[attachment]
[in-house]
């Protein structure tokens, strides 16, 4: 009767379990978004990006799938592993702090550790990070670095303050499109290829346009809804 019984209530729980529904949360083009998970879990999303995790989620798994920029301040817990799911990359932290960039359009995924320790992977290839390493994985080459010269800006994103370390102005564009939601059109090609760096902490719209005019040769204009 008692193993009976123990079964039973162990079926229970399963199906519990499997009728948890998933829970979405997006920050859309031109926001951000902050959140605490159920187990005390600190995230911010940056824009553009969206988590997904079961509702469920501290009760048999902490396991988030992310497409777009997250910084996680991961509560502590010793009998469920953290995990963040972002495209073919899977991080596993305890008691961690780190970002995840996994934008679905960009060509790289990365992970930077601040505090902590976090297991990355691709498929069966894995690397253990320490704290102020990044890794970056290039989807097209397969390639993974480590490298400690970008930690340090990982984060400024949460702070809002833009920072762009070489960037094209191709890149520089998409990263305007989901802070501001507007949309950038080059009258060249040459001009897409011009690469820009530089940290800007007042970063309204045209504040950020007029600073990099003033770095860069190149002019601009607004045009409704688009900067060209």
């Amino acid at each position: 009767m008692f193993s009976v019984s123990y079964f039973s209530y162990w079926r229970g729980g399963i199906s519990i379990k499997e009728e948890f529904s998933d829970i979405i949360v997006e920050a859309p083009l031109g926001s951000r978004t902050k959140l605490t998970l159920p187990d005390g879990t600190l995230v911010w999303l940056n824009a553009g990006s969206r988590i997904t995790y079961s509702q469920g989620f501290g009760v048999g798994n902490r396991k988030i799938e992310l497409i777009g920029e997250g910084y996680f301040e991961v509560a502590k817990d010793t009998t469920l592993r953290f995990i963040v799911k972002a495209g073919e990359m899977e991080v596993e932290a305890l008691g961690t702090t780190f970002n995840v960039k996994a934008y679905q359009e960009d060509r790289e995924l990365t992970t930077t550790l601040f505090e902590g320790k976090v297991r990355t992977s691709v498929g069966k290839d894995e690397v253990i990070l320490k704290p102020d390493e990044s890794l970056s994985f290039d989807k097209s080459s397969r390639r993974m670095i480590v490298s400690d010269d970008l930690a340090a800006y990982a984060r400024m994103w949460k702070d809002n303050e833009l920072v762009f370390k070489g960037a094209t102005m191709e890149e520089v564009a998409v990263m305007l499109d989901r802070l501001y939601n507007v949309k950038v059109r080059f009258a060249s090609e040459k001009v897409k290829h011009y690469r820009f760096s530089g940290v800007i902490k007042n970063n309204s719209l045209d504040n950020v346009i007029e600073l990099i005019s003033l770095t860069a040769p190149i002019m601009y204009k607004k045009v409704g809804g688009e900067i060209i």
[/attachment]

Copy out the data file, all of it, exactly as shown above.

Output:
[in-house]
């Protein structure tokens, strides 16, 4: 009767379990978004990006799938592993702090550790990070670095303050499109290829346009809804 019984209530729980529904949360083009998970879990999303995790989620798994920029301040817990799911990359932290960039359009995924320790992977290839390493994985080459010269800006994103370390102005564009939601059109090609760096902490719209005019040769204009 008692193993009976123990079964039973162990079926229970399963199906519990499997009728948890998933829970979405997006920050859309031109926001951000902050959140605490159920187990005390600190995230911010940056824009553009969206988590997904079961509702469920501290009760048999902490396991988030992310497409777009997250910084996680991961509560502590010793009998469920953290995990963040972002495209073919899977991080596993305890008691961690780190970002995840996994934008679905960009060509790289990365992970930077601040505090902590976090297991990355691709498929069966894995690397253990320490704290102020990044890794970056290039989807097209397969390639993974480590490298400690970008930690340090990982984060400024949460702070809002833009920072762009070489960037094209191709890149520089998409990263305007989901802070501001507007949309950038080059009258060249040459001009897409011009690469820009530089940290800007007042970063309204045209504040950020007029600073990099003033770095860069190149002019601009607004045009409704688009900067060209």
């Amino acid at each position: 009767m008692f193993s009976v019984s123990y079964f039973s209530y162990w079926r229970g729980g399963i199906s519990i379990k499997e009728e948890f529904s998933d829970i979405i949360v997006e920050a859309p083009l031109g926001s951000r978004t902050k959140l605490t998970l159920p187990d005390g879990t600190l995230v911010w999303l940056n824009a553009g990006s969206r988590i997904t995790y079961s509702q469920g989620f501290g009760v048999g798994n902490r396991k988030i799938e992310l497409i777009g920029e997250g910084y996680f301040e991961v509560a502590k817990d010793t009998t469920l592993r953290f995990i963040v799911k972002a495209g073919e990359m899977e991080v596993e932290a305890l008691g961690t702090t780190f970002n995840v960039k996994a934008y679905q359009e960009d060509r790289e995924l990365t992970t930077t550790l601040f505090e902590g320790k976090v297991r990355t992977s691709v498929g069966k290839d894995e690397v253990i990070l320490k704290p102020d390493e990044s890794l970056s994985f290039d989807k097209s080459s397969r390639r993974m670095i480590v490298s400690d010269d970008l930690a340090a800006y990982a984060r400024m994103w949460k702070d809002n303050e833009l920072v762009f370390k070489g960037a094209t102005m191709e890149e520089v564009a998409v990263m305007l499109d989901r802070l501001y939601n507007v949309k950038v059109r080059f009258a060249s090609e040459k001009v897409k290829h011009y690469r820009f760096s530089g940290v800007i902490k007042n970063n309204s719209l045209d504040n950020v346009i007029e600073l990099i005019s003033l770095t860069a040769p190149i002019m601009y204009k607004k045009v409704g809804g688009e900067i060209i």